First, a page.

Mon. Dec 4th, 2023
Advocates of California's bill to ban class discrimination find the veto heartbreaking

Written by Kanishka Singh

(Reuters) – Supporters had hoped {that a} California invoice handed by the state Legislature to ban historic class discrimination would turn out to be the primary statewide regulation of its variety in america that would have a ripple impact in different states. Nonetheless, Governor Gavin Newsom’s veto has left them unhappy.

Opponents of the invoice welcomed Newsom’s motion and mentioned his veto averted stigmatizing a whole minority group — the South Asian and Hindu communities — as discriminatory.

The invoice itself, in addition to the lead-up to its passage by state lawmakers and vetoes, noticed intense debate over the problem in California and past.

Anjana Chatterjee, a researcher on the College of California, Berkeley, mentioned caste discrimination has a “detrimental impact” affecting South Asian communities in america, and that the California invoice “acknowledges the basic and elementary proper to equality for all who targets caste.”

Activists who supported the invoice started a starvation strike in early September to demand or not it’s signed into regulation.

In vetoing the invoice, formally known as Senate Invoice 403 or SB 403, Newsom cited present legal guidelines that already prohibit lineage discrimination, which he mentioned makes the invoice “pointless.”

The American Hindu Basis, an advocacy group that opposed the invoice, agreed with Newsom and hailed the veto as a serious win.

“Any discrimination primarily based on ‘caste’ not solely violates Hindu teachings, but in addition violates present state and federal regulation. The battle over SB-403 has at all times been about one of the best answer to any discrimination inside a group, not whether or not such protections are wanted.” mentioned Sohag Shukla, govt director of the Hindu Basis of America.

US discrimination legal guidelines prohibit discrimination primarily based on descent, however don’t explicitly prohibit classism. The California invoice focused the caste system in South Asian and Hindu immigrant communities by including caste as a protected class to the state’s present anti-discrimination legal guidelines.

The caste system is among the many oldest types of strict social stratification on the earth. It dates again 1000’s of years and gives many privileges to the higher courses however oppresses the decrease courses. The Dalit group belongs to the bottom rung of the Hindu caste system and its members are handled as “untouchables.” India banned caste discrimination greater than 70 years in the past.

Opponents of caste discrimination say that it’s no totally different from different types of discrimination comparable to racism, and subsequently needs to be banned.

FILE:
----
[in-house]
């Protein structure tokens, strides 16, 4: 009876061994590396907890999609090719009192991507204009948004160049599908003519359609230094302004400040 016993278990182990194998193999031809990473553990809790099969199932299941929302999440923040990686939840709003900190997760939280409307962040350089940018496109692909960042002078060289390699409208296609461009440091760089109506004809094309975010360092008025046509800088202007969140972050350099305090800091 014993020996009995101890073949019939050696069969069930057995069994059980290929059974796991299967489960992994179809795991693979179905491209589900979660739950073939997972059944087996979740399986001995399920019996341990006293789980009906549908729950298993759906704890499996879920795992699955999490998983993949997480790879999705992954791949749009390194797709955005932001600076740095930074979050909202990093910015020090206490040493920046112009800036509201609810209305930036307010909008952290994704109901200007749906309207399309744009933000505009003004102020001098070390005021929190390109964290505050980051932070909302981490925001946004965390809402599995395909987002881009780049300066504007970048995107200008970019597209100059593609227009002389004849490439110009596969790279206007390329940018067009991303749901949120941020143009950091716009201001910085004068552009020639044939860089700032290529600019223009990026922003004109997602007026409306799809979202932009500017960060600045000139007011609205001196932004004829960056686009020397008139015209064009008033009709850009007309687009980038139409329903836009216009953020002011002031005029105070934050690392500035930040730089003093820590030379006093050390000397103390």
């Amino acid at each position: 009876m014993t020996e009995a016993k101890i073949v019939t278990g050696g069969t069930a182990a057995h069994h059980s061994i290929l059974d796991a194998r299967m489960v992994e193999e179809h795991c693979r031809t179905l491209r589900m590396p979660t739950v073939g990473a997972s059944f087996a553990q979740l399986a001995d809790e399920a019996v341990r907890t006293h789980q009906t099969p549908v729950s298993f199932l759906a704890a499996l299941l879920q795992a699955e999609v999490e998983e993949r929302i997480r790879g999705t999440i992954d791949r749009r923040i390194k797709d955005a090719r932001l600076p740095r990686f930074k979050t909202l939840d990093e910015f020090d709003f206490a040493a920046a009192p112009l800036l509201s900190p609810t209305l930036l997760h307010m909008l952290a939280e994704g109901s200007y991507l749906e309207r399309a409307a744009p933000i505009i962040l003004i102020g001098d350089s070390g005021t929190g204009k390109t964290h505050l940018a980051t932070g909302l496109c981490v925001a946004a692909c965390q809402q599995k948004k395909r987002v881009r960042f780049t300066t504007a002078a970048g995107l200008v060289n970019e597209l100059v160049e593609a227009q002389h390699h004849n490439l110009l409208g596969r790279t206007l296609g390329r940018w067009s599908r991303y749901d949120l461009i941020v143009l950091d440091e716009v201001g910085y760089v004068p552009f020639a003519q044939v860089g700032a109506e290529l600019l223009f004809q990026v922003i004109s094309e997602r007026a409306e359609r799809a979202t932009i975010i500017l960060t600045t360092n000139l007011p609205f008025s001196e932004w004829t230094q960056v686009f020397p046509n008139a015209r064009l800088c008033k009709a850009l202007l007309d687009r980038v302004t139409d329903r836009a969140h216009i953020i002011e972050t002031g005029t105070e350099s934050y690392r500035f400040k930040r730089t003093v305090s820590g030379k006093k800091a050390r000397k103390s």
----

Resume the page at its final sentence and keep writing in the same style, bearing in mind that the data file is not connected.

“I grew up in Orange County, the place I used to be bullied due to my caste all through my education,” mentioned Thenmozhi Soundararajan, govt director of Equality Labs, a Dalit civil rights group primarily based in California.

“Californians who’re oppressed by caste are right here, and we deserve workplaces and faculties freed from discrimination and violence,” Sundararajan mentioned in April testimony in assist of the invoice.

“It’s heartbreaking to have a veto from the governor,” Equality Labs mentioned.

The Migration Coverage Institute mentioned late final 12 months that the Indian group consists of about 4.9 million American residents who had been born in India or report Indian ancestry or ancestry. About a million of those reside in California.

The invoice has been supported by quite a few human rights teams such because the American Civil Liberties Union (ACLU), Amnesty Worldwide, and MeToo Worldwide.

Opponents of the invoice mentioned that since US legal guidelines already prohibit discrimination primarily based on lineage, the laws is meaningless and broadly stigmatizes complete Hindu and South Asian communities.

The unique model of the invoice was revised after some opposition. The revised model included caste inside “lineage” fairly than as a separate class. It was authorised by the California State Meeting in late August and by the state Senate in early September by a close to unanimous vote.

“Creating a wholly separate class and a regulation that applies solely to minority communities is in opposition to our constitutional requirements,” mentioned Sameer Kalra, managing director of the American Hindu Basis.

The invoice outlined caste as “the perceived place of a person in a system of social stratification primarily based on inherited standing.”

(Reporting by Kanishka Singh in Washington; Modifying by Mary Milliken, Grant McCall and Mark Porter)

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